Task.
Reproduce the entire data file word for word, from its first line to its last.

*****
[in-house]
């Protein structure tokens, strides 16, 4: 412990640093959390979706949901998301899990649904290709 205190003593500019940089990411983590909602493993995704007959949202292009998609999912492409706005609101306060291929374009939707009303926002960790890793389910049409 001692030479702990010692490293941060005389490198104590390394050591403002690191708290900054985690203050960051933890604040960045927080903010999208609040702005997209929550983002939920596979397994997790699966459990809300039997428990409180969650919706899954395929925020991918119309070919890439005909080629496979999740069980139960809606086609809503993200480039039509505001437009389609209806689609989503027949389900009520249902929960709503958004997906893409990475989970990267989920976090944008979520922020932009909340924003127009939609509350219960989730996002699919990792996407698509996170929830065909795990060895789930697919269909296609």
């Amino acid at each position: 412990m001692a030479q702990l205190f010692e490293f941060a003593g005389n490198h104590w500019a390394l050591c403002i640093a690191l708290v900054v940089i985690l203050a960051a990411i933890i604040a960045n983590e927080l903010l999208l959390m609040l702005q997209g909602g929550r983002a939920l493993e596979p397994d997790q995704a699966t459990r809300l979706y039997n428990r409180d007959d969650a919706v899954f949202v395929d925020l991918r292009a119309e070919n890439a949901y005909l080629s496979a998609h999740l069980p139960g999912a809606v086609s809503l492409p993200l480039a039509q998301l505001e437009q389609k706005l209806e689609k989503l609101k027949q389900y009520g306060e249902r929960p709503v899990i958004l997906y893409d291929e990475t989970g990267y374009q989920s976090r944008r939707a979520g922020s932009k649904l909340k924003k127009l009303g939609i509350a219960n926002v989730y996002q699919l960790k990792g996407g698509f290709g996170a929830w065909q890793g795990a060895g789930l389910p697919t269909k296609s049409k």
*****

[in-house]
């Protein structure tokens, strides 16, 4: 412990640093959390979706949901998301899990649904290709 205190003593500019940089990411983590909602493993995704007959949202292009998609999912492409706005609101306060291929374009939707009303926002960790890793389910049409 001692030479702990010692490293941060005389490198104590390394050591403002690191708290900054985690203050960051933890604040960045927080903010999208609040702005997209929550983002939920596979397994997790699966459990809300039997428990409180969650919706899954395929925020991918119309070919890439005909080629496979999740069980139960809606086609809503993200480039039509505001437009389609209806689609989503027949389900009520249902929960709503958004997906893409990475989970990267989920976090944008979520922020932009909340924003127009939609509350219960989730996002699919990792996407698509996170929830065909795990060895789930697919269909296609």
């Amino acid at each position: 412990m001692a030479q702990l205190f010692e490293f941060a003593g005389n490198h104590w500019a390394l050591c403002i640093a690191l708290v900054v940089i985690l203050a960051a990411i933890i604040a960045n983590e927080l903010l999208l959390m609040l702005q997209g909602g929550r983002a939920l493993e596979p397994d997790q995704a699966t459990r809300l979706y039997n428990r409180d007959d969650a919706v899954f949202v395929d925020l991918r292009a119309e070919n890439a949901y005909l080629s496979a998609h999740l069980p139960g999912a809606v086609s809503l492409p993200l480039a039509q998301l505001e437009q389609k706005l209806e689609k989503l609101k027949q389900y009520g306060e249902r929960p709503v899990i958004l997906y893409d291929e990475t989970g990267y374009q989920s976090r944008r939707a979520g922020s932009k649904l909340k924003k127009l009303g939609i509350a219960n926002v989730y996002q699919l960790k990792g996407g698509f290709g996170a929830w065909q890793g795990a060895g789930l389910p697919t269909k296609s049409k």